We continue this week the series on differences in the female brain that give it an edge over the male brain in particular functions. Last week I wrote about intuition and the neural networking of white matter cells that allow for a greater reach across different areas of the brain and more sources of information.
This week’s strength is empathy. Empathy is the ability to recognize and share in other peoples’ experiences. It is the ability to “put yourself in someone else’s shoes.” Research (and most peoples’ experience) consistently concludes that women have an easier and more natural ability to empathize with others.
While this series is mainly focused on the science involved in brain function, I’d like to point out that Pope John Paul II recognized this difference between genders. Instead of the word empathy, JPII used the term tenderness. In “Love and Responsibility,” he defined tenderness as “the ability to feel with and for the whole person, to feel even the most deeply hidden spiritual tremors,” which we can see is very similar to the concept of empathy. He then went on to say about a woman; “her emotional life is generally richer than a man’s, and so her need for tenderness is greater.”
One of the most recent types of brain cells to be discovered is called the “mirror neuron.” It is a very interesting cell involved with the ability to empathize. It translates observed experience into personalized and felt experience. One study revealed how these cells are activated for a person while watching sad or scary movies and are correlated with an increased report of a feeling of sadness or fear. As it turns out, the female brain has significantly more gray matter in the brain regions associated with mirror neurons compared to the male brain. Remember from last week that gray matter means a higher concentration of actual brain cell bodies, as opposed to white matter that has a greater concentration of the communication parts between cells. In general, females have a larger Prefrontal Cortex, which is the area associated with empathy.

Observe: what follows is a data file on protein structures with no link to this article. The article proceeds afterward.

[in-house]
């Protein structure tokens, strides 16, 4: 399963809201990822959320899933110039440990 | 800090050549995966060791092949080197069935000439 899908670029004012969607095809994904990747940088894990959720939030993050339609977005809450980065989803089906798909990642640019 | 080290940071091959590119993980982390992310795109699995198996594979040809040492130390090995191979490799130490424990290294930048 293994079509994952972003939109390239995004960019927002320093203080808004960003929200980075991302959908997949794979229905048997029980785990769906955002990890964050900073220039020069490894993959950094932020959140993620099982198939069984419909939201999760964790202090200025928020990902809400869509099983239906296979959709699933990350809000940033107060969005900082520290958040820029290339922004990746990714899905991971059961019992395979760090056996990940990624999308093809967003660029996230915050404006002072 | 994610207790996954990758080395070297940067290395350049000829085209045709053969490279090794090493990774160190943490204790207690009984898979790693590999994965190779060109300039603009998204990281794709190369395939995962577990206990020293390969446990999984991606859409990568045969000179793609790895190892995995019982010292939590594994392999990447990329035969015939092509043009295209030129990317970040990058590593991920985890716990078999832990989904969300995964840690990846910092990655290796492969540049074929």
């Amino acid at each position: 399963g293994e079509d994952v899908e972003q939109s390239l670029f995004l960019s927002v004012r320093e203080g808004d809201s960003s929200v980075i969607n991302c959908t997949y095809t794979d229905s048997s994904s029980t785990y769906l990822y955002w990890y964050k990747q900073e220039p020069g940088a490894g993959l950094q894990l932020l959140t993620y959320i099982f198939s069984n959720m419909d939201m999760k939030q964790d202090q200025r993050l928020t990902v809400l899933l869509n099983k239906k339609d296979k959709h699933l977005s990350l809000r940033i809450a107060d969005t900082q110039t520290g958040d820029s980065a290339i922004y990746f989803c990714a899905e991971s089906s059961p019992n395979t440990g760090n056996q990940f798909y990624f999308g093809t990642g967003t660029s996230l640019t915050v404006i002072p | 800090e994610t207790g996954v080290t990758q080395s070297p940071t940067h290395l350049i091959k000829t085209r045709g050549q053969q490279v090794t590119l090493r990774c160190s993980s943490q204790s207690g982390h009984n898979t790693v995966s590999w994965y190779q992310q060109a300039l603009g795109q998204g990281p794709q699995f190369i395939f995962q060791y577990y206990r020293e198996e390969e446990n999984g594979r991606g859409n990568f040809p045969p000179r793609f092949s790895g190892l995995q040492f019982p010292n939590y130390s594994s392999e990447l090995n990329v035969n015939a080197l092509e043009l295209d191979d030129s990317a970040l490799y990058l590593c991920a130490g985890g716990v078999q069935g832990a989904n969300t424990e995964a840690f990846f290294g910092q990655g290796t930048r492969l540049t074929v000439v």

There is also research that shows these differences are present from infancy. Work by Dr. Simon Baron-Cohen found that one-day old infant girls were significantly more people-oriented than infant boys, who were more interested in a mechanical mobile. These findings are consistent with earlier studies that found a negative correlation between fetal testosterone levels and empathy. (As testosterone increases, empathy decreases). Other studies have found this same negative correlation even within the same gender groups. Cohen’s research additionally found that higher testosterone is associated with less eye contact, fewer words and lower volume in the brain area involved with language. These areas are all important in the development and use of empathy.
Finally, the connections between the parts of the brain associated with language and the parts of the brain associated with emotion are better developed in the female brain. This is an important difference to understand especially in relationships between men and women.
When we first got married, my wife would be frustrated if she asked how my day was at work and all I had to say was, “good.” If she asked a girlfriend about her day, the two of them could talk for 3 hours on the subject. All she got out of me was one word. Fortunately I had pictures of male and female brains to explain that this is really all I thought of saying. What seemed like an effort to hold something back was actually just a lack of verbal processing. Of course once we talked it through and I understood that sharing more with her was important, I could make the effort to come up with more. And once she understood I wasn’t purposefully holding anything back, she wasn’t really frustrated by it anymore. The important thing was to recognize the difference in our natural tendencies. These differences are real, and they are differences God made us with!
For the purposes of this article though, we view this particular difference as a strength in favor of the female brain. It is a strength that we men can stand to learn from. Verbalizing emotions is an important aspect of empathy, because empathy needs to be communicated in order to be actually effective in relationship. It’s one thing to feel the feeling, but it’s something else entirely to communicate the fact that you are feeling the feeling to the one you are empathizing with. Both are necessary to move from an isolated experience to something that can bring people together. Bringing people together and increasing collaboration is the next strength we will touch on next week.
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